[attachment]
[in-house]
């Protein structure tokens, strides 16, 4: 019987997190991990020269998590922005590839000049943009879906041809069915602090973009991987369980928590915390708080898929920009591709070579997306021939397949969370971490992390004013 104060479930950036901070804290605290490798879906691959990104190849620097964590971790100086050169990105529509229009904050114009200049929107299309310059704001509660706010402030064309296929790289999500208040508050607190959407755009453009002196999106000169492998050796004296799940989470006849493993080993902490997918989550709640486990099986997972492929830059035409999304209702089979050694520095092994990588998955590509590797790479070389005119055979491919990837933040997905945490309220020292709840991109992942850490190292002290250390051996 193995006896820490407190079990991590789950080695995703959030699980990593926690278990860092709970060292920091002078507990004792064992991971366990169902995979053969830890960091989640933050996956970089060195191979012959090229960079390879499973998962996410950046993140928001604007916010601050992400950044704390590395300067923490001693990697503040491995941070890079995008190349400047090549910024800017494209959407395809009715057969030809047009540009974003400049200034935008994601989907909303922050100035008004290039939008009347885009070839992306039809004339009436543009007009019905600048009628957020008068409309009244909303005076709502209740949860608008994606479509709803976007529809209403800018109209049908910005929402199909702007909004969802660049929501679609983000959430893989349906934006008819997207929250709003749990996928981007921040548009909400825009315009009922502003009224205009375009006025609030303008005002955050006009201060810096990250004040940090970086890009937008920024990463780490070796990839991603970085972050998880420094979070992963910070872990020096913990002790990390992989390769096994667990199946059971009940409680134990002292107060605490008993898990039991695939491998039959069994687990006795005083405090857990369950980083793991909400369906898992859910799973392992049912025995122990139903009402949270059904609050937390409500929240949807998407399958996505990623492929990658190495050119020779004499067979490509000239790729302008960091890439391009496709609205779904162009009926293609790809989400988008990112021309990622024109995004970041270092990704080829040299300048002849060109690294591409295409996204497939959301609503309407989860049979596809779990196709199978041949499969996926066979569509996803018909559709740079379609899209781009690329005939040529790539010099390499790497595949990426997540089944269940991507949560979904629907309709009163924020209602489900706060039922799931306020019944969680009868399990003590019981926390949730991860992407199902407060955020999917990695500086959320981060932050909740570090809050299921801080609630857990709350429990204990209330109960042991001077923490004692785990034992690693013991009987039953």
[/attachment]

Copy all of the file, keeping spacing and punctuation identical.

[in-house]
């Protein structure tokens, strides 16, 4: 019987997190991990020269998590922005590839000049943009879906041809069915602090973009991987369980928590915390708080898929920009591709070579997306021939397949969370971490992390004013 104060479930950036901070804290605290490798879906691959990104190849620097964590971790100086050169990105529509229009904050114009200049929107299309310059704001509660706010402030064309296929790289999500208040508050607190959407755009453009002196999106000169492998050796004296799940989470006849493993080993902490997918989550709640486990099986997972492929830059035409999304209702089979050694520095092994990588998955590509590797790479070389005119055979491919990837933040997905945490309220020292709840991109992942850490190292002290250390051996 193995006896820490407190079990991590789950080695995703959030699980990593926690278990860092709970060292920091002078507990004792064992991971366990169902995979053969830890960091989640933050996956970089060195191979012959090229960079390879499973998962996410950046993140928001604007916010601050992400950044704390590395300067923490001693990697503040491995941070890079995008190349400047090549910024800017494209959407395809009715057969030809047009540009974003400049200034935008994601989907909303922050100035008004290039939008009347885009070839992306039809004339009436543009007009019905600048009628957020008068409309009244909303005076709502209740949860608008994606479509709803976007529809209403800018109209049908910005929402199909702007909004969802660049929501679609983000959430893989349906934006008819997207929250709003749990996928981007921040548009909400825009315009009922502003009224205009375009006025609030303008005002955050006009201060810096990250004040940090970086890009937008920024990463780490070796990839991603970085972050998880420094979070992963910070872990020096913990002790990390992989390769096994667990199946059971009940409680134990002292107060605490008993898990039991695939491998039959069994687990006795005083405090857990369950980083793991909400369906898992859910799973392992049912025995122990139903009402949270059904609050937390409500929240949807998407399958996505990623492929990658190495050119020779004499067979490509000239790729302008960091890439391009496709609205779904162009009926293609790809989400988008990112021309990622024109995004970041270092990704080829040299300048002849060109690294591409295409996204497939959301609503309407989860049979596809779990196709199978041949499969996926066979569509996803018909559709740079379609899209781009690329005939040529790539010099390499790497595949990426997540089944269940991507949560979904629907309709009163924020209602489900706060039922799931306020019944969680009868399990003590019981926390949730991860992407199902407060955020999917990695500086959320981060932050909740570090809050299921801080609630857990709350429990204990209330109960042991001077923490004692785990034992690693013991009987039953």